14. denny zen says:

i’m not putting my hand into a bad. a bin, perhaps. a bad? no way. there might be a unicorn, or pegasus. that bites. that would be bad.
with p=1 i might add, with appropriate wee pee value. or not. it’s still bad, way bad.

15. Dave says:

Per, I assume that it’s possible for life to come into existence because it did, somehow. How do you know that the Creator did not create life elsewhere as well? I doubt that anyone but Richard Dawkins would see the discovery of extra-terrestrial life as a disproof of Christianity, though I would be very curious to know what the E.T.s believe about life, death, and resurrection.

BTW there’s a trope in sci-fi where a mad scientist creates sentient life in a test tube, this life reads Origin of Species and concludes that it evolved from primordial slime, fanatically clinging to this belief against the scientist’s insistence that no, I created you guys.

16. swordfishtrombone says:

“An amino acid throw? Who knows? Every fraction of a second? Every year? What?”

From Evolution FAQ:

“For example, the simplest theorized self-replicating peptide is only 32 amino acids long. The probability of it forming randomly, in sequential trials, is approximately 1 in 10^40, which is much more likely than the 1 in 10^390 claim creationists often cite.

Though, to be fair, 10^40 is still a very large number. It would still take an incredibly large number of sequential trials before the peptide would form. But remember that in the prebiotic oceans of the early Earth, there would be billions of trials taking place simultaneously as the oceans, rich in amino acids, were continuously churned by the tidal forces of the moon and the harsh weather conditions of the Earth.

In fact, if we assume the volume of the oceans were 10^24 liters, and the amino acid concentration was 10-6M (which is actually very dilute), then almost 10^31 self-replicating peptides would form in under a year, let alone millions of years. So, even given the difficult chances of 1 in 10^40, the first stages of abiogenesis could have started very quickly indeed.”

17. Briggs says:

All,

swordfishtrombone’s comment is a perfect example of why you can’t trust probabilities in evolution arguments. Notice how every rule was violated in his quotation, just as is explained in the post. “The probability of it forming randomly, in sequential trials, is approximately 1 in 10^40, which is much more likely than the 1 in 10^390 claim creationists often cite.”

1 in 10^40 versus 1 in 10^390 forsooth! Neither means anything. And you should now be able to say why.

18. “1 in 10^40 versus 1 in 10^390 forsooth! Neither means anything. And you should now be able to say why.”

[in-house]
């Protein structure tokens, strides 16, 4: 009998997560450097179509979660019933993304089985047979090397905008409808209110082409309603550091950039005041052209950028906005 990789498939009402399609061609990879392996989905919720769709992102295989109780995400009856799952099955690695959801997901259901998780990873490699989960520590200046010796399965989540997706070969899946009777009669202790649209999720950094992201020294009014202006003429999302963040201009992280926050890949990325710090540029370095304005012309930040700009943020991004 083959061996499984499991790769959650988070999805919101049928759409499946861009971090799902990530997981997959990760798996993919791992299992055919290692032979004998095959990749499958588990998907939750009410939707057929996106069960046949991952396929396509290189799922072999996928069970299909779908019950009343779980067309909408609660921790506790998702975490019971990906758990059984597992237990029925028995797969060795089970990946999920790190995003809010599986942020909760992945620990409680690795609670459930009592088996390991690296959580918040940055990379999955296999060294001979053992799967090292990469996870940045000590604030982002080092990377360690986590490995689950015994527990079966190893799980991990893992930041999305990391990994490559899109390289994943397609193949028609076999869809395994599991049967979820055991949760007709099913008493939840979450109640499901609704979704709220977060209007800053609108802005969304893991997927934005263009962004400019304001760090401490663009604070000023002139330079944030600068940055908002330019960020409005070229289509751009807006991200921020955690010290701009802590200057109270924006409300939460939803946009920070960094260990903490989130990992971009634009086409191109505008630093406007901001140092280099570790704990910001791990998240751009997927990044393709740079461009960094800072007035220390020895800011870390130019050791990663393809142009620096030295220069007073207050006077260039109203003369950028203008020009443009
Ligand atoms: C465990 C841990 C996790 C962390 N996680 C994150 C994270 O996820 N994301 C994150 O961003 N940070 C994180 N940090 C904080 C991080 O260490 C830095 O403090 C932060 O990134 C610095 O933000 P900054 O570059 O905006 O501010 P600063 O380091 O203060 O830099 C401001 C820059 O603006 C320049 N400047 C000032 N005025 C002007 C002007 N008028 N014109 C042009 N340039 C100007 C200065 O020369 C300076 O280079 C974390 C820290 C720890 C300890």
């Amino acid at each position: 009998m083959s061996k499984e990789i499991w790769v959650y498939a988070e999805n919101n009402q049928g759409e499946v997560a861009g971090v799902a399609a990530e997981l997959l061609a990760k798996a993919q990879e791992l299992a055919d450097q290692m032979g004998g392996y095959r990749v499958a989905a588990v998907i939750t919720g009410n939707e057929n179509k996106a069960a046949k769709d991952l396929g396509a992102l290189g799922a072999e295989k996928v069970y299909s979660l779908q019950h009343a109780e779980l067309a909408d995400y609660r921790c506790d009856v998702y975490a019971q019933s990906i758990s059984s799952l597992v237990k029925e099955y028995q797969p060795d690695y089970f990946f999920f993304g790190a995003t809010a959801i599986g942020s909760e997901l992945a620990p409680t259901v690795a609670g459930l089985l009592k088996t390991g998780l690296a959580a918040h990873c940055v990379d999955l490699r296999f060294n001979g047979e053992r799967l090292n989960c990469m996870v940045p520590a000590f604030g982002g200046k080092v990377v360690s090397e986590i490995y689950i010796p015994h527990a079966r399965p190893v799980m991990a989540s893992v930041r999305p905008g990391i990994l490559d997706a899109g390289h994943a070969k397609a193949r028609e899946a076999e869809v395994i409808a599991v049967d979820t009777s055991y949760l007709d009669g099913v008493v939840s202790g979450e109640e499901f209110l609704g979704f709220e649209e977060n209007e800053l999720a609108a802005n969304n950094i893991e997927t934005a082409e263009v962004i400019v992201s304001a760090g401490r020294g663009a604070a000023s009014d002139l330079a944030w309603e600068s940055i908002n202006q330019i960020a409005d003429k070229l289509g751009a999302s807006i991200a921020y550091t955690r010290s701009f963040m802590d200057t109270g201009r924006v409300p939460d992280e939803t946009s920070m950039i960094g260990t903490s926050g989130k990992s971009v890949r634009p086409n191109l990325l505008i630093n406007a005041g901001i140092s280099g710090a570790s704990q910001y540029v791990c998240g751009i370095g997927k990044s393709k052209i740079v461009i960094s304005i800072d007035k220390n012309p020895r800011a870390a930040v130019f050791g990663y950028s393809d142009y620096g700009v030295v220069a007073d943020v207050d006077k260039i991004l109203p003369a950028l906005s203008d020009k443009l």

But ignorance is bliss, and the fish-horn is incredibly happy!

Passive aggressive ignorance is the worst kind. What sort of sick sado-masochist is that dude to continue spewing on your posts?

19. swordfishtrombone says:

@ Kent Clizbe,

“What sort of sick sado-masochist is that dude to continue spewing on your posts?”

LOL – Sounds like something Robin might have said to Batman in the 1960’s Adam West TV version.

20. Spot on, fishy!

And to carry that analogy further–everything you say sounds like it was lifted from the lines of a Batman villain!

The Joker! The Penguin! Louie the Lilac!

21. swordfishtrombone says:

@ Briggs,

“1 in 10^40 versus 1 in 10^390 forsooth! Neither means anything. And you should now be able to say why.”

Even though you’re an expert statistician, I can disagree with you because you’re not making a statistical argument, only one about assumptions which are physical in nature.

“We simply have no idea what’s happening. Pointing to small probabilities and then waving hands at very long times is how evolutionists “solve” these probability problems, but these “solutions” rarely hold up.”

We don’t have “no idea” what’s happening. You should look into the research that’s been done into abiogenesis before dismissing it as “waving hands”.

22. ‘We don’t have “no idea” what’s happening.’

But if by “we” the author meant himself and a few equally benighted pals, he’s correct. They have no idea, about biology, physics, or, apparently, how to solve elementary probability problems. At least, that’s how I interpreted the admission.

23. swordfishtrombone says:

@ Briggs,

“Good grief”

As far as I can see, the question asked by your reader, “have you written to address the question of whether a sufficiently small probability is equivalent to zero probability?” Seems to be purely mathematical in nature, and the answer should have just been “no”.

“On abiogenesis, this:”

The informal opinion of one scientist who isn’t actually studying the field he’s criticising is ultimately irrelevant.

@ Lee Phillips,

“But if by “we” the author meant himself and a few equally benighted pals, he’s correct.”

We _don’t_ have “_no_ idea” means we DO have an idea – have you not heard of a double negative? “We” refers to mankind. Mankind’s current state of knowledge isn’t zero.

24. Briggs says:

Swrodfish,

The informal opinion of one blog commenter who isn’t actually studying the field he’s criticising is ultimately irrelevant.

25. Swordfish: we’re both commenting on the author’s remark that

“We simply have no idea what’s happening.”

and I was pointing out that his statement is correct if “we” refers to himself and others who share his lack of knowledge, rather than to mankind. I hope this is clear now.

“The informal opinion of one blog commenter who isn’t actually studying the field he’s criticising is ultimately irrelevant.”

Or blog author, right?

26. Michael 2 says:

“1 in 10^40 versus 1 in 10^390 forsooth! Neither means anything. And you should now be able to say why.”

One of the assumptions seems to be that each combination is equally likely, whereas some combinations are more likely and some less likely, maybe even impossible because of the way the electric charges present themselves on the surfaces of molecules.